Journal Article

Molecular gas and star formation in early-type galaxies

Alison F. Crocker, Martin Bureau, Lisa M. Young and Francoise Combes

in Monthly Notices of the Royal Astronomical Society

Published on behalf of The Royal Astronomical Society

Volume 410, issue 2, pages 1197-1222
Published in print January 2011 | ISSN: 0035-8711
Published online December 2010 | e-ISSN: 1365-2966 | DOI: http://dx.doi.org/10.1111/j.1365-2966.2010.17537.x
Molecular gas and star formation in early-type galaxies

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We present new mm interferometric and optical integral-field unit (IFU) observations and construct a sample of 12 elliptical (E) and lenticular (S0) galaxies with molecular gas which have both CO and optical maps. The galaxies contain 2 × 107 to 5 × 109 M of molecular gas distributed primarily in central discs or rings (radii 0.5–4 kpc). The molecular gas distributions are always coincident with distributions of optically obscuring dust that reveal tightly wound spiral structures in many cases. The ionized gas always approximately corotates with the molecular gas, evidencing a link between these two gas components, yet star formation is not always the dominant ionization source. The galaxies with less molecular gas tend to have [O iii]/Hβ emission-line ratios at high values not expected for star formation. Most E/S0s with molecular gas have young or intermediate-age stellar populations based on optical colours, ultraviolet colours and absorption linestrengths. The few that appear purely old lie close to the limit where such populations would be undetectable based on the mass fractions of expected young to observed old stars. The 8 μm polycyclic aromatic hydrocarbon (PAH) and 24 μm emission yield similar star formation rate (SFR) estimates of E/S0s, but the total infrared overpredicts the rate due to a contribution to dust heating from older stars. The radio–far-infrared relation also has much more scatter than for other star-forming galaxies. However, despite these biases and additional scatter, the derived star formation rates locate the E/S0 galaxies within the large range of the Schmidt–Kennicutt and constant efficiency star formation laws. Thus, the star formation process in E/S0s is not overwhelmingly different than in other star-forming galaxies, although one of the more reliable tracers (24 μm) points to a possible lower star formation efficiency at a given gas surface density.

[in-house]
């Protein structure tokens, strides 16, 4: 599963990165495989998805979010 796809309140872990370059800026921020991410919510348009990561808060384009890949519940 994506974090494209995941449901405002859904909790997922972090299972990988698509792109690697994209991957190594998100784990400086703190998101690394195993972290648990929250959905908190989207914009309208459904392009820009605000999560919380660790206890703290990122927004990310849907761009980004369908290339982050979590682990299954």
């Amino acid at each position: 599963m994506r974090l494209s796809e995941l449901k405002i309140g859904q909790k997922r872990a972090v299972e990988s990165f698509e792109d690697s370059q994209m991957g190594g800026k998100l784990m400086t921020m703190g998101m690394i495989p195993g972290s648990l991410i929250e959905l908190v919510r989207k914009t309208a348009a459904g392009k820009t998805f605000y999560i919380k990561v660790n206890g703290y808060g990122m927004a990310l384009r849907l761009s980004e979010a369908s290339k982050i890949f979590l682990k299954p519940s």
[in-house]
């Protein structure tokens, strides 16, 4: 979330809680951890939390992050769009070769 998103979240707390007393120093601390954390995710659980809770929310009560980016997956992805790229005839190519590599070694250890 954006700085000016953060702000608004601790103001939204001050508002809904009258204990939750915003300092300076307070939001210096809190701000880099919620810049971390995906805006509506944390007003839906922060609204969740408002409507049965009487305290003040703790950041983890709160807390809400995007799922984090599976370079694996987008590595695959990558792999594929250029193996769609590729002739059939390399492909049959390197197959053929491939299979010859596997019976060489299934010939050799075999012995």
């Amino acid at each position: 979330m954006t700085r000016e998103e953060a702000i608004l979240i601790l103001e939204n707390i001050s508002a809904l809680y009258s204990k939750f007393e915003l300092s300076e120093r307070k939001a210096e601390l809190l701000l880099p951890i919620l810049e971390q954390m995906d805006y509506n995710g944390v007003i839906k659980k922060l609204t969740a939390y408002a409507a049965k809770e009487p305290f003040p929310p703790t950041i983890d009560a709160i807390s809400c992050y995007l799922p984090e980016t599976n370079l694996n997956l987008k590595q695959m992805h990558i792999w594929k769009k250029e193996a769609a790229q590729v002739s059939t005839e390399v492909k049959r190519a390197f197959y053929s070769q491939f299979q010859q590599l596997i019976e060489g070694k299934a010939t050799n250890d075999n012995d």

Keywords: galaxies: elliptical and lenticular, cD; galaxies: evolution; galaxies: ISM; galaxies: kinematics and dynamics; galaxies: stellar content

Journal Article.  16894 words.  Illustrated.

Subjects: Astronomy and Astrophysics

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